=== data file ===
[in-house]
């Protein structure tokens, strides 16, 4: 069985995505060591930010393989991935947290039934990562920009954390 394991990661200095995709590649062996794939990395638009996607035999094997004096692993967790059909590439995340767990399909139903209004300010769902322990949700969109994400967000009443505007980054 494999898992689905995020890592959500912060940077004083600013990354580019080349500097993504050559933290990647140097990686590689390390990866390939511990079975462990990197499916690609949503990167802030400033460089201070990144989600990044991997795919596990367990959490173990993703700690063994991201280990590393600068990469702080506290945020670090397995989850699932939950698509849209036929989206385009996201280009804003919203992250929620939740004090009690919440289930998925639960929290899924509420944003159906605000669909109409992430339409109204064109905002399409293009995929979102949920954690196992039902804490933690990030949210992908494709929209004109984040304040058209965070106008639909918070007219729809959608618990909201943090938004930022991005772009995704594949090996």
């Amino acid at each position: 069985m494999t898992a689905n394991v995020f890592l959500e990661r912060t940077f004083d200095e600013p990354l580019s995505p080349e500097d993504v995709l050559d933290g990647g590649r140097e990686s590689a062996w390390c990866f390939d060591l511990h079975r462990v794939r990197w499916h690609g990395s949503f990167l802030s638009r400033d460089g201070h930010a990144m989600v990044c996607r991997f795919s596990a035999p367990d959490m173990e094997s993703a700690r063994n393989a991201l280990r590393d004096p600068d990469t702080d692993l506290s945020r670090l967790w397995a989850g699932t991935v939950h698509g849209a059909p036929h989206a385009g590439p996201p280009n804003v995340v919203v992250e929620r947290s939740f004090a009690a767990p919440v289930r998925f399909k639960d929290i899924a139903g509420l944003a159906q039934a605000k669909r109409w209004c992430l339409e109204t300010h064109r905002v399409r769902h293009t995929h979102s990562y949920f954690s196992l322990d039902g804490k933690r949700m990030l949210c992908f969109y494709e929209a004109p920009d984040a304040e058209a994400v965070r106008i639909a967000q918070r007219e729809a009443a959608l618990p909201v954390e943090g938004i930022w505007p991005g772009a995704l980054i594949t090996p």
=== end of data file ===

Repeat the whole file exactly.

[in-house]
């Protein structure tokens, strides 16, 4: 069985995505060591930010393989991935947290039934990562920009954390 394991990661200095995709590649062996794939990395638009996607035999094997004096692993967790059909590439995340767990399909139903209004300010769902322990949700969109994400967000009443505007980054 494999898992689905995020890592959500912060940077004083600013990354580019080349500097993504050559933290990647140097990686590689390390990866390939511990079975462990990197499916690609949503990167802030400033460089201070990144989600990044991997795919596990367990959490173990993703700690063994991201280990590393600068990469702080506290945020670090397995989850699932939950698509849209036929989206385009996201280009804003919203992250929620939740004090009690919440289930998925639960929290899924509420944003159906605000669909109409992430339409109204064109905002399409293009995929979102949920954690196992039902804490933690990030949210992908494709929209004109984040304040058209965070106008639909918070007219729809959608618990909201943090938004930022991005772009995704594949090996």
């Amino acid at each position: 069985m494999t898992a689905n394991v995020f890592l959500e990661r912060t940077f004083d200095e600013p990354l580019s995505p080349e500097d993504v995709l050559d933290g990647g590649r140097e990686s590689a062996w390390c990866f390939d060591l511990h079975r462990v794939r990197w499916h690609g990395s949503f990167l802030s638009r400033d460089g201070h930010a990144m989600v990044c996607r991997f795919s596990a035999p367990d959490m173990e094997s993703a700690r063994n393989a991201l280990r590393d004096p600068d990469t702080d692993l506290s945020r670090l967790w397995a989850g699932t991935v939950h698509g849209a059909p036929h989206a385009g590439p996201p280009n804003v995340v919203v992250e929620r947290s939740f004090a009690a767990p919440v289930r998925f399909k639960d929290i899924a139903g509420l944003a159906q039934a605000k669909r109409w209004c992430l339409e109204t300010h064109r905002v399409r769902h293009t995929h979102s990562y949920f954690s196992l322990d039902g804490k933690r949700m990030l949210c992908f969109y494709e929209a004109p920009d984040a304040e058209a994400v965070r106008i639909a967000q918070r007219e729809a009443a959608l618990p909201v954390e943090g938004i930022w505007p991005g772009a995704l980054i594949t090996p």